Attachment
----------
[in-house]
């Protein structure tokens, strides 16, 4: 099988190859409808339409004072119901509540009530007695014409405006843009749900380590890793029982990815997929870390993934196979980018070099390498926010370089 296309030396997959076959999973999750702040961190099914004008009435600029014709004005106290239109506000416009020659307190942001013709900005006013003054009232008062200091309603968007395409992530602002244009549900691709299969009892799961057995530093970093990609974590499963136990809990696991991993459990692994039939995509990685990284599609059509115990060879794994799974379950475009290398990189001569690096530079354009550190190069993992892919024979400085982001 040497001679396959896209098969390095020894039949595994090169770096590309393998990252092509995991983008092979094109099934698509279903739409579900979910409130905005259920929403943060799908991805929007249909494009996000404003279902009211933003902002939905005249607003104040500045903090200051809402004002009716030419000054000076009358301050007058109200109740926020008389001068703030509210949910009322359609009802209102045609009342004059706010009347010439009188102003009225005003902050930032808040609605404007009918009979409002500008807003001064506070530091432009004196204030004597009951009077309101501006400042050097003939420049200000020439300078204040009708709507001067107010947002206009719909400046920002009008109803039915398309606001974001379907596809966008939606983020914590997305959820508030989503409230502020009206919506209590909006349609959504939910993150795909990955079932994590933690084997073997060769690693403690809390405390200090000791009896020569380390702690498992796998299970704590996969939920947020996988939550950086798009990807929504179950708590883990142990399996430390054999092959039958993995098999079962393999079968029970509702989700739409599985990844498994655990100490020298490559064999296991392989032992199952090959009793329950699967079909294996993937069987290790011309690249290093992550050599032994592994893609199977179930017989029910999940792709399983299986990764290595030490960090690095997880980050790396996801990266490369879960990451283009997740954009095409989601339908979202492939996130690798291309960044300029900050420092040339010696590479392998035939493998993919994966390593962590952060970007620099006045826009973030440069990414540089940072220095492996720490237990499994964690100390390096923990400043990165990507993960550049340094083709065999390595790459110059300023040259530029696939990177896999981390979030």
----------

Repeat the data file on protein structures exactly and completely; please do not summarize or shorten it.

[in-house]
């Protein structure tokens, strides 16, 4: 099988190859409808339409004072119901509540009530007695014409405006843009749900380590890793029982990815997929870390993934196979980018070099390498926010370089 296309030396997959076959999973999750702040961190099914004008009435600029014709004005106290239109506000416009020659307190942001013709900005006013003054009232008062200091309603968007395409992530602002244009549900691709299969009892799961057995530093970093990609974590499963136990809990696991991993459990692994039939995509990685990284599609059509115990060879794994799974379950475009290398990189001569690096530079354009550190190069993992892919024979400085982001 040497001679396959896209098969390095020894039949595994090169770096590309393998990252092509995991983008092979094109099934698509279903739409579900979910409130905005259920929403943060799908991805929007249909494009996000404003279902009211933003902002939905005249607003104040500045903090200051809402004002009716030419000054000076009358301050007058109200109740926020008389001068703030509210949910009322359609009802209102045609009342004059706010009347010439009188102003009225005003902050930032808040609605404007009918009979409002500008807003001064506070530091432009004196204030004597009951009077309101501006400042050097003939420049200000020439300078204040009708709507001067107010947002206009719909400046920002009008109803039915398309606001974001379907596809966008939606983020914590997305959820508030989503409230502020009206919506209590909006349609959504939910993150795909990955079932994590933690084997073997060769690693403690809390405390200090000791009896020569380390702690498992796998299970704590996969939920947020996988939550950086798009990807929504179950708590883990142990399996430390054999092959039958993995098999079962393999079968029970509702989700739409599985990844498994655990100490020298490559064999296991392989032992199952090959009793329950699967079909294996993937069987290790011309690249290093992550050599032994592994893609199977179930017989029910999940792709399983299986990764290595030490960090690095997880980050790396996801990266490369879960990451283009997740954009095409989601339908979202492939996130690798291309960044300029900050420092040339010696590479392998035939493998993919994966390593962590952060970007620099006045826009973030440069990414540089940072220095492996720490237990499994964690100390390096923990400043990165990507993960550049340094083709065999390595790459110059300023040259530029696939990177896999981390979030």